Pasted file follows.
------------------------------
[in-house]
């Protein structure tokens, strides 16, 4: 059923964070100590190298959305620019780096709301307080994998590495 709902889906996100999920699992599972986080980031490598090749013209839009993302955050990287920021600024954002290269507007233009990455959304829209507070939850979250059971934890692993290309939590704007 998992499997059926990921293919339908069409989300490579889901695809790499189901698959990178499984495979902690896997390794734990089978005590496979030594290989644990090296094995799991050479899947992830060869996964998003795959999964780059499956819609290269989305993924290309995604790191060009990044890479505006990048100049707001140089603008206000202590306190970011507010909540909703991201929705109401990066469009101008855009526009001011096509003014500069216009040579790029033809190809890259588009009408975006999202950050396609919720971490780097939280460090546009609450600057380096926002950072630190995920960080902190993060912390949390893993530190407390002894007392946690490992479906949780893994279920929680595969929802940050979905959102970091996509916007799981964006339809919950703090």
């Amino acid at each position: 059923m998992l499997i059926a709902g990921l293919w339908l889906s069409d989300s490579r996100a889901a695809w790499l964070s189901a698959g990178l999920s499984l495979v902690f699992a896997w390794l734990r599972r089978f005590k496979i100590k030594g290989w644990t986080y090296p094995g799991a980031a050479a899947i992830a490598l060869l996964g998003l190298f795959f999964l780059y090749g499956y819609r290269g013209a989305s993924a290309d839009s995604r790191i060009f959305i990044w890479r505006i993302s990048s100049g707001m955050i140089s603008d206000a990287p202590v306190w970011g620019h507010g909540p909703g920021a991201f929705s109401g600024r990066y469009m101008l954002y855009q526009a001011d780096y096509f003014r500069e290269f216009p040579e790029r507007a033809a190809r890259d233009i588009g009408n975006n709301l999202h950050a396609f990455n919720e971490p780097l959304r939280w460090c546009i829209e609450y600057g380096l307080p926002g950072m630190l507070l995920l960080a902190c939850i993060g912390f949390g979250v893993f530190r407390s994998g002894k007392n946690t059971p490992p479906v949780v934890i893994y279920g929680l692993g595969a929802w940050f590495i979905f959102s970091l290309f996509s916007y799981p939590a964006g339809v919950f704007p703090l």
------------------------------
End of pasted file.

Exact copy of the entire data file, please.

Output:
[in-house]
């Protein structure tokens, strides 16, 4: 059923964070100590190298959305620019780096709301307080994998590495 709902889906996100999920699992599972986080980031490598090749013209839009993302955050990287920021600024954002290269507007233009990455959304829209507070939850979250059971934890692993290309939590704007 998992499997059926990921293919339908069409989300490579889901695809790499189901698959990178499984495979902690896997390794734990089978005590496979030594290989644990090296094995799991050479899947992830060869996964998003795959999964780059499956819609290269989305993924290309995604790191060009990044890479505006990048100049707001140089603008206000202590306190970011507010909540909703991201929705109401990066469009101008855009526009001011096509003014500069216009040579790029033809190809890259588009009408975006999202950050396609919720971490780097939280460090546009609450600057380096926002950072630190995920960080902190993060912390949390893993530190407390002894007392946690490992479906949780893994279920929680595969929802940050979905959102970091996509916007799981964006339809919950703090």
């Amino acid at each position: 059923m998992l499997i059926a709902g990921l293919w339908l889906s069409d989300s490579r996100a889901a695809w790499l964070s189901a698959g990178l999920s499984l495979v902690f699992a896997w390794l734990r599972r089978f005590k496979i100590k030594g290989w644990t986080y090296p094995g799991a980031a050479a899947i992830a490598l060869l996964g998003l190298f795959f999964l780059y090749g499956y819609r290269g013209a989305s993924a290309d839009s995604r790191i060009f959305i990044w890479r505006i993302s990048s100049g707001m955050i140089s603008d206000a990287p202590v306190w970011g620019h507010g909540p909703g920021a991201f929705s109401g600024r990066y469009m101008l954002y855009q526009a001011d780096y096509f003014r500069e290269f216009p040579e790029r507007a033809a190809r890259d233009i588009g009408n975006n709301l999202h950050a396609f990455n919720e971490p780097l959304r939280w460090c546009i829209e609450y600057g380096l307080p926002g950072m630190l507070l995920l960080a902190c939850i993060g912390f949390g979250v893993f530190r407390s994998g002894k007392n946690t059971p490992p479906v949780v934890i893994y279920g929680l692993g595969a929802w940050f590495i979905f959102s970091l290309f996509s916007y799981p939590a964006g339809v919950f704007p703090l």